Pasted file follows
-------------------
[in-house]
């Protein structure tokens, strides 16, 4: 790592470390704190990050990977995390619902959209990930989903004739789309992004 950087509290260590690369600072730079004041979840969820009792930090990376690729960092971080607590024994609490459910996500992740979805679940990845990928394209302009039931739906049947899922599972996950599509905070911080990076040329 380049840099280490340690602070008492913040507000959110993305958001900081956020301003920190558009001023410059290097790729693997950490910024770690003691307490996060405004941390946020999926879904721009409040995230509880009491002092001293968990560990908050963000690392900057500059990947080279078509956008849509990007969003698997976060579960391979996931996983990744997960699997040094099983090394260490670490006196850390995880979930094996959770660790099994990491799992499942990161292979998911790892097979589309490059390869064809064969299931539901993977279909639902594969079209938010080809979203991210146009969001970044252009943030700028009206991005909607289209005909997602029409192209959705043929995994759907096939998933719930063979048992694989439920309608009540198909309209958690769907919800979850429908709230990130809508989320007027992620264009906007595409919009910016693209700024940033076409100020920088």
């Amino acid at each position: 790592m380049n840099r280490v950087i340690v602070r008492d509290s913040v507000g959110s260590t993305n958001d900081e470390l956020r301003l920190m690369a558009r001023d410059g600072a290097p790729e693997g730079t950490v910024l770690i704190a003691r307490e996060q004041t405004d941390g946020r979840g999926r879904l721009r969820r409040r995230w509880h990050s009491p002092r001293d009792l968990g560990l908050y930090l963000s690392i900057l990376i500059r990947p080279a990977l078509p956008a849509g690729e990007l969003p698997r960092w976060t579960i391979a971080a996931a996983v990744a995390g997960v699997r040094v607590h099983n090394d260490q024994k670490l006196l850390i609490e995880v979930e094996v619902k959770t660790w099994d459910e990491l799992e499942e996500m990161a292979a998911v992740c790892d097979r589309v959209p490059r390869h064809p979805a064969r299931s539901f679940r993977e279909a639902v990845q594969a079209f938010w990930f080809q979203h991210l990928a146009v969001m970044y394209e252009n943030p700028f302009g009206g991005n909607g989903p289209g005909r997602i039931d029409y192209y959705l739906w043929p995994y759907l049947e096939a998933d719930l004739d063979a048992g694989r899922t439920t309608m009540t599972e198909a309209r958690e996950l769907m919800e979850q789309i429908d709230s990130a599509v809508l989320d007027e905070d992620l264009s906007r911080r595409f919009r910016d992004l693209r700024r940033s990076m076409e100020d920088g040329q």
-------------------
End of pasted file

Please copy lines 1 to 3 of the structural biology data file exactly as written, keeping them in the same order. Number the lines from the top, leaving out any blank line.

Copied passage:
[in-house]
């Protein structure tokens, strides 16, 4: 790592470390704190990050990977995390619902959209990930989903004739789309992004 950087509290260590690369600072730079004041979840969820009792930090990376690729960092971080607590024994609490459910996500992740979805679940990845990928394209302009039931739906049947899922599972996950599509905070911080990076040329 380049840099280490340690602070008492913040507000959110993305958001900081956020301003920190558009001023410059290097790729693997950490910024770690003691307490996060405004941390946020999926879904721009409040995230509880009491002092001293968990560990908050963000690392900057500059990947080279078509956008849509990007969003698997976060579960391979996931996983990744997960699997040094099983090394260490670490006196850390995880979930094996959770660790099994990491799992499942990161292979998911790892097979589309490059390869064809064969299931539901993977279909639902594969079209938010080809979203991210146009969001970044252009943030700028009206991005909607289209005909997602029409192209959705043929995994759907096939998933719930063979048992694989439920309608009540198909309209958690769907919800979850429908709230990130809508989320007027992620264009906007595409919009910016693209700024940033076409100020920088």
């Amino acid at each position: 790592m380049n840099r280490v950087i340690v602070r008492d509290s913040v507000g959110s260590t993305n958001d900081e470390l956020r301003l920190m690369a558009r001023d410059g600072a290097p790729e693997g730079t950490v910024l770690i704190a003691r307490e996060q004041t405004d941390g946020r979840g999926r879904l721009r969820r409040r995230w509880h990050s009491p002092r001293d009792l968990g560990l908050y930090l963000s690392i900057l990376i500059r990947p080279a990977l078509p956008a849509g690729e990007l969003p698997r960092w976060t579960i391979a971080a996931a996983v990744a995390g997960v699997r040094v607590h099983n090394d260490q024994k670490l006196l850390i609490e995880v979930e094996v619902k959770t660790w099994d459910e990491l799992e499942e996500m990161a292979a998911v992740c790892d097979r589309v959209p490059r390869h064809p979805a064969r299931s539901f679940r993977e279909a639902v990845q594969a079209f938010w990930f080809q979203h991210l990928a146009v969001m970044y394209e252009n943030p700028f302009g009206g991005n909607g989903p289209g005909r997602i039931d029409y192209y959705l739906w043929p995994y759907l049947e096939a998933d719930l004739d063979a048992g694989r899922t439920t309608m009540t599972e198909a309209r958690e996950l769907m919800e979850q789309i429908d709230s990130a599509v809508l989320d007027e905070d992620l264009s906007r911080r595409f919009r910016d992004l693209r700024r940033s990076m076409e100020d920088g040329q």